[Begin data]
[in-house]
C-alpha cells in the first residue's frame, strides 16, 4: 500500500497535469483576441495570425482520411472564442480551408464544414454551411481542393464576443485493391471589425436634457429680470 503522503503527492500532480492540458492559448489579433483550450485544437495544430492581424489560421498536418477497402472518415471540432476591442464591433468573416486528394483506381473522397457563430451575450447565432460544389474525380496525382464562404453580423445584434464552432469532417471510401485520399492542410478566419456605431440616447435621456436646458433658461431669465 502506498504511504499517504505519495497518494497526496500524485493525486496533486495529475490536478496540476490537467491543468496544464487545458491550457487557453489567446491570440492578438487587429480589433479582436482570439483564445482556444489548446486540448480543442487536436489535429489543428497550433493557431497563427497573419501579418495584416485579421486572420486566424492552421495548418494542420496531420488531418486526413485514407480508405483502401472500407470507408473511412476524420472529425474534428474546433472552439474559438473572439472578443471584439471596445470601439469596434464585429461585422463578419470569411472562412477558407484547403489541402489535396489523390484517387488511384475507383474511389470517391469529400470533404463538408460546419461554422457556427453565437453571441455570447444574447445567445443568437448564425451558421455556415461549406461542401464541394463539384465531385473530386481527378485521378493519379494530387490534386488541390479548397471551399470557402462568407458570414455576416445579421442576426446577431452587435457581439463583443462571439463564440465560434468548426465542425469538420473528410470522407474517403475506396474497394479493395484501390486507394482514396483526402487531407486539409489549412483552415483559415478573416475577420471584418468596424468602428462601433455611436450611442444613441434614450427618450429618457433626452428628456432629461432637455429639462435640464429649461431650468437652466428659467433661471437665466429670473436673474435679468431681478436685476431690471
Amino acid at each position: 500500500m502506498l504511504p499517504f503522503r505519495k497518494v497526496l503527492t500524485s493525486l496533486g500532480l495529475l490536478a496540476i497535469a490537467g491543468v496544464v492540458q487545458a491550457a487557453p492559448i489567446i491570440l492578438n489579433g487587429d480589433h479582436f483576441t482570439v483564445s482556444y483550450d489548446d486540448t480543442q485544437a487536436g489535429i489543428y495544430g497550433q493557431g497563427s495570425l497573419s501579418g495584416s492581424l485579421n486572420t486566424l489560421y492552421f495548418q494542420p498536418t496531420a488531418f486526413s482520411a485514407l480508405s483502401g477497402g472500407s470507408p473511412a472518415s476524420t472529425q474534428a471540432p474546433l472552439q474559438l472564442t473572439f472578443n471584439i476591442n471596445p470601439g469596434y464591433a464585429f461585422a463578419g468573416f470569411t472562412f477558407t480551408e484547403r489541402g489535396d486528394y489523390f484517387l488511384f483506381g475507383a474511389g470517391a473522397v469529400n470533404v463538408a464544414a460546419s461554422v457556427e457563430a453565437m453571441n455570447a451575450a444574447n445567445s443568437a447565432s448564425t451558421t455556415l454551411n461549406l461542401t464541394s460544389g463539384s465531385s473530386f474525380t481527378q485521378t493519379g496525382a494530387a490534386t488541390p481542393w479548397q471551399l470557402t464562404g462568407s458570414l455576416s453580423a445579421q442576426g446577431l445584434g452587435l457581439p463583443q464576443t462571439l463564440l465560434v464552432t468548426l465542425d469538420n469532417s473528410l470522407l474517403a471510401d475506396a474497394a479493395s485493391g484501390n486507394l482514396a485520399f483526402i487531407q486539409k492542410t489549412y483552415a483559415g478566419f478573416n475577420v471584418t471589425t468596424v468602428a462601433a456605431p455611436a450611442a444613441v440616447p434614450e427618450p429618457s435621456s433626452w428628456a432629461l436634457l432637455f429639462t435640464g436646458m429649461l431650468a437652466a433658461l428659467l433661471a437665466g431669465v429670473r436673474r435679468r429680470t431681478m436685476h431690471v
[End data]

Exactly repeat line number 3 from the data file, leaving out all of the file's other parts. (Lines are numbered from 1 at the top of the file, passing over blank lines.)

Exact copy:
Amino acid at each position: 500500500m502506498l504511504p499517504f503522503r505519495k497518494v497526496l503527492t500524485s493525486l496533486g500532480l495529475l490536478a496540476i497535469a490537467g491543468v496544464v492540458q487545458a491550457a487557453p492559448i489567446i491570440l492578438n489579433g487587429d480589433h479582436f483576441t482570439v483564445s482556444y483550450d489548446d486540448t480543442q485544437a487536436g489535429i489543428y495544430g497550433q493557431g497563427s495570425l497573419s501579418g495584416s492581424l485579421n486572420t486566424l489560421y492552421f495548418q494542420p498536418t496531420a488531418f486526413s482520411a485514407l480508405s483502401g477497402g472500407s470507408p473511412a472518415s476524420t472529425q474534428a471540432p474546433l472552439q474559438l472564442t473572439f472578443n471584439i476591442n471596445p470601439g469596434y464591433a464585429f461585422a463578419g468573416f470569411t472562412f477558407t480551408e484547403r489541402g489535396d486528394y489523390f484517387l488511384f483506381g475507383a474511389g470517391a473522397v469529400n470533404v463538408a464544414a460546419s461554422v457556427e457563430a453565437m453571441n455570447a451575450a444574447n445567445s443568437a447565432s448564425t451558421t455556415l454551411n461549406l461542401t464541394s460544389g463539384s465531385s473530386f474525380t481527378q485521378t493519379g496525382a494530387a490534386t488541390p481542393w479548397q471551399l470557402t464562404g462568407s458570414l455576416s453580423a445579421q442576426g446577431l445584434g452587435l457581439p463583443q464576443t462571439l463564440l465560434v464552432t468548426l465542425d469538420n469532417s473528410l470522407l474517403a471510401d475506396a474497394a479493395s485493391g484501390n486507394l482514396a485520399f483526402i487531407q486539409k492542410t489549412y483552415a483559415g478566419f478573416n475577420v471584418t471589425t468596424v468602428a462601433a456605431p455611436a450611442a444613441v440616447p434614450e427618450p429618457s435621456s433626452w428628456a432629461l436634457l432637455f429639462t435640464g436646458m429649461l431650468a437652466a433658461l428659467l433661471a437665466g431669465v429670473r436673474r435679468r429680470t431681478m436685476h431690471v